Some leading French agents have warned the big-spending Top 14 clubs that their pulling power to attract global superstars is over due to the coronavirus pandemic.
A large number of the leading players from around the globe currently ply their trade in the French premier and second divisions.
Closer to home, the likes of World Cup-winning Springboks Cheslin Kolbe, Handre Pollard and Eben Etzebeth all play in the Top 14 as do former Boks Johan Goosen and Bismarck du Plessis.
Numerous leading unions – including SA Rugby, New Zealand Rugby and Rugby Australia – have announced significant pay cuts for their players, but the impact of Covid-19 has also restricted France’s clubs from strengthening their squads.
‘The bubble is bursting. Right now, the clubs are taking notice of the reality. They’re living outside of their means,’ one player agent, Damien Dussault, said.
‘On the market for players, the discussions don’t ever really stop. They are slow right now because some teams don’t know their budgets, some don’t know when they’ll restart playing.’
Despite a hefty salary cap set at €11.3 million in the French top flight, a reduction in tickets sale income from last season, a potential loss of sponsors and general uncertainty have hampered potential new signings for Top 14 clubs.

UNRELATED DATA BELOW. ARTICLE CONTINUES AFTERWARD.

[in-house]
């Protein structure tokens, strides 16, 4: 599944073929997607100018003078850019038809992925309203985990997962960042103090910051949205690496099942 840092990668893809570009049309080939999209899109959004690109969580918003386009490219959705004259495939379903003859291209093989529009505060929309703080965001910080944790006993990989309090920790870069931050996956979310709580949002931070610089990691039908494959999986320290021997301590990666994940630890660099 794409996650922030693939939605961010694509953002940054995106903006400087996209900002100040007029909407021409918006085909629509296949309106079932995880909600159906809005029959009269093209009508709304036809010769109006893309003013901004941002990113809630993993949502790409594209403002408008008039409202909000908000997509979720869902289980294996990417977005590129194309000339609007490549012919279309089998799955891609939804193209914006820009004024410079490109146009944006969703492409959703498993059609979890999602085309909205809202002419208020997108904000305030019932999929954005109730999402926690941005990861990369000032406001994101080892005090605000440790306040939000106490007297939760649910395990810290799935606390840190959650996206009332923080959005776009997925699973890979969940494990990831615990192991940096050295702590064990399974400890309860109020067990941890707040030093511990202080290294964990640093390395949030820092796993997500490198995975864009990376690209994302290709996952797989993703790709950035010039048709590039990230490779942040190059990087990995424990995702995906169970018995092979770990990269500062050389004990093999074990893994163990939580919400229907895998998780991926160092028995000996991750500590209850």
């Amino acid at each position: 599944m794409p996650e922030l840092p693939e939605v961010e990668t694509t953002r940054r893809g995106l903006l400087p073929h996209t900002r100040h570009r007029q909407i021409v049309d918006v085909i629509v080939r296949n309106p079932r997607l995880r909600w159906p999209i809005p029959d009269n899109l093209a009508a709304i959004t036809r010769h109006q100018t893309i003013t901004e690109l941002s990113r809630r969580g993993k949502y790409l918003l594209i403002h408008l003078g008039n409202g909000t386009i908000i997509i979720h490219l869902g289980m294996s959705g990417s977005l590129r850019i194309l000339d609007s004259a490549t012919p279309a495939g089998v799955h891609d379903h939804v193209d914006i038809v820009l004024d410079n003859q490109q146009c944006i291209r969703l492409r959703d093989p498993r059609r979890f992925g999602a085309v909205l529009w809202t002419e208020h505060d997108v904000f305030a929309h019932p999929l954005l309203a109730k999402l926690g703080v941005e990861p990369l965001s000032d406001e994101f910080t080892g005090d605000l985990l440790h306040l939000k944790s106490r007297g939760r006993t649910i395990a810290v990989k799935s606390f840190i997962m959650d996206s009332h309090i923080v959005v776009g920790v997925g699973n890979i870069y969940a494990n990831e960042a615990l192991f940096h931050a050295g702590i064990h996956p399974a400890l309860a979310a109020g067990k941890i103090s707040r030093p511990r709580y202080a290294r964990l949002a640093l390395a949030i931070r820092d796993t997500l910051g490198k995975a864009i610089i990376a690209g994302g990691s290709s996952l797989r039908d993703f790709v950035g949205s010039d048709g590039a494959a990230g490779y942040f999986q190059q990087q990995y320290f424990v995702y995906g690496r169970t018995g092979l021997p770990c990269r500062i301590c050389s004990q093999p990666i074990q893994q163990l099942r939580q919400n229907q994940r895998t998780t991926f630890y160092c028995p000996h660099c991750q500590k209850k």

‘There are quite a lot of players but right now the clubs haven’t got the space in the budget or in the salary cap,’ another agent, Laurent Quaglia, explained.
‘There are deals which could be done but aren’t done because of the health situation. All the deals that have been announced were signed a long time ago,’ added Quaglia, who helped bring Kurtley Beale to Racing 92.
Stade Francais, who had the competition’s biggest budget – €40-million last season – have kept their business to a minimum for the coming campaign, having signed Argentina pair Nicolas Sanchez and Pablo Matera last year.
‘Transfers, recruitment is pretty much at a stop, when normally it’s all finished by now,’ Stade general manager Thomas Lombard told AFP.
‘We’re not in an absolute emergency, but we need clarity on things.’
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